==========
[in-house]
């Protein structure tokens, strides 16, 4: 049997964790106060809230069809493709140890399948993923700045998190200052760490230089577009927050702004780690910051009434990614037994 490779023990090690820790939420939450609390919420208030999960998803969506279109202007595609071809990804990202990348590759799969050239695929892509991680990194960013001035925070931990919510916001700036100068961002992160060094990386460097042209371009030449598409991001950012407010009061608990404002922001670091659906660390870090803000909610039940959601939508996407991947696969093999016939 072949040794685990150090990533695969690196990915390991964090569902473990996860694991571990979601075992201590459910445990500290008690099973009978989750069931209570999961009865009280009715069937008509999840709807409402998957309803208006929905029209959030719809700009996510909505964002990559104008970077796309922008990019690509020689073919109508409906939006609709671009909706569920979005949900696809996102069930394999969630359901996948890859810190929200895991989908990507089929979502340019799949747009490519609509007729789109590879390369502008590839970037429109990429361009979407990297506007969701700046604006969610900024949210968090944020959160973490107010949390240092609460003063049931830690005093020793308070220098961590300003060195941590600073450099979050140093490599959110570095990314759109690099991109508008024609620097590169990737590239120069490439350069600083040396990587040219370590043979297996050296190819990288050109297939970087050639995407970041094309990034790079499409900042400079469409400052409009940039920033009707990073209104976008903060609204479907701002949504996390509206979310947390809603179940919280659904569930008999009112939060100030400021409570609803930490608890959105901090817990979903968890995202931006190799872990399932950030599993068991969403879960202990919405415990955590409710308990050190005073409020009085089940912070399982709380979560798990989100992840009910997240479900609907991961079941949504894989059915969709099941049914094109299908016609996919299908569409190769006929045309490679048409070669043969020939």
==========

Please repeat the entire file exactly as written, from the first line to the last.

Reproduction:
[in-house]
């Protein structure tokens, strides 16, 4: 049997964790106060809230069809493709140890399948993923700045998190200052760490230089577009927050702004780690910051009434990614037994 490779023990090690820790939420939450609390919420208030999960998803969506279109202007595609071809990804990202990348590759799969050239695929892509991680990194960013001035925070931990919510916001700036100068961002992160060094990386460097042209371009030449598409991001950012407010009061608990404002922001670091659906660390870090803000909610039940959601939508996407991947696969093999016939 072949040794685990150090990533695969690196990915390991964090569902473990996860694991571990979601075992201590459910445990500290008690099973009978989750069931209570999961009865009280009715069937008509999840709807409402998957309803208006929905029209959030719809700009996510909505964002990559104008970077796309922008990019690509020689073919109508409906939006609709671009909706569920979005949900696809996102069930394999969630359901996948890859810190929200895991989908990507089929979502340019799949747009490519609509007729789109590879390369502008590839970037429109990429361009979407990297506007969701700046604006969610900024949210968090944020959160973490107010949390240092609460003063049931830690005093020793308070220098961590300003060195941590600073450099979050140093490599959110570095990314759109690099991109508008024609620097590169990737590239120069490439350069600083040396990587040219370590043979297996050296190819990288050109297939970087050639995407970041094309990034790079499409900042400079469409400052409009940039920033009707990073209104976008903060609204479907701002949504996390509206979310947390809603179940919280659904569930008999009112939060100030400021409570609803930490608890959105901090817990979903968890995202931006190799872990399932950030599993068991969403879960202990919405415990955590409710308990050190005073409020009085089940912070399982709380979560798990989100992840009910997240479900609907991961079941949504894989059915969709099941049914094109299908016609996919299908569409190769006929045309490679048409070669043969020939």